Chernobyl eyes, green flashes of mutual destruction.
I hated that word until the day I broke it down.
And so I want to thank the architect who built her up,
Who tricked me with her maze heart
And made me think that what goes up must come down.
Because I’ve been to every floor and they all look like heaven.
I used to think that heaven was something they devised to make me like boys,
But no boy has ever made me believe in god the way her sad eyes do.
-I’ll white-wash my pallet to remember the taste of you.-
And I’m still waiting for her to say “I see what’s going on here.”
But it’s always me doing the looking. I look at her like she’s the the reclining ocean just before the tsunami.
I have no idea of what’s coming but I want to follow her into the corner, stepping on all the jelly fish kisses she leaves behind. “Kiss me here and here and here,” I’d say.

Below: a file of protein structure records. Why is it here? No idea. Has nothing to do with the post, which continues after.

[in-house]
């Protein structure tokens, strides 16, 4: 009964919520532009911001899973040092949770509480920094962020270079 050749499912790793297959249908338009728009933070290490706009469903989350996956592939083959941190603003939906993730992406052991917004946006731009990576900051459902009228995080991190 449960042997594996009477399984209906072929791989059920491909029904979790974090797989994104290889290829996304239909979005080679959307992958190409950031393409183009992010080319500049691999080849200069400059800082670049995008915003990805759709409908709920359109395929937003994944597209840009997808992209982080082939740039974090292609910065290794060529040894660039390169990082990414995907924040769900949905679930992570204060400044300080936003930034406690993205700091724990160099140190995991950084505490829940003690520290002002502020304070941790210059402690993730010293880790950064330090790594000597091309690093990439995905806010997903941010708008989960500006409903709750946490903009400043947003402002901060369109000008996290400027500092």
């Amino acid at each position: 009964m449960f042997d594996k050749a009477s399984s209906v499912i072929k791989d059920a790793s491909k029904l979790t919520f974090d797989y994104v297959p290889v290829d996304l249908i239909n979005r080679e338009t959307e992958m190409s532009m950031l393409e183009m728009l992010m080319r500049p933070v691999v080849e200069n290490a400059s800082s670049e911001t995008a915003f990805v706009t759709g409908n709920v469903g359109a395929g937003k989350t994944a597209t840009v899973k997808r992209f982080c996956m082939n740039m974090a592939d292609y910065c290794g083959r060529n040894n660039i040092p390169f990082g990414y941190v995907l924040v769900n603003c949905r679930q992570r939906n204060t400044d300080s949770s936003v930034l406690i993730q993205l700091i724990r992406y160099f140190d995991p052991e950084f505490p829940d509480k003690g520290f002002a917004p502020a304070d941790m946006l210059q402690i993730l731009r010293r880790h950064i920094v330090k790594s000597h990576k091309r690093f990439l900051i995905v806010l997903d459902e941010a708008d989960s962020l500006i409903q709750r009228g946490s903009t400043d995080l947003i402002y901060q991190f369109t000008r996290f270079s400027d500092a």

I imagine what her tides feel like.
Man, I’d let her burn smileys into the back of my hands and watch as each one bubbled like the way she said my name.
Put the lid back on, we’re not done yet. I want to stick to her like spaghetti to the roof. Yeah, they’ll have to scrape me out from beneath her nails.
I know what they meant, those Cold War Kids,
Singing about something I’ll never get to feel.
If she wasn’t real, I swear I’d still make her up. She’d be my Princess Bubblegum, a ticket to the land of Ooh.
But tell me, how do I still breathe so easy in your post-apocalyptic wasteland?
I laid this suitcase on my chest
So I could feel somebody’s weight.
—Brandi Carlile (via andrewgibby)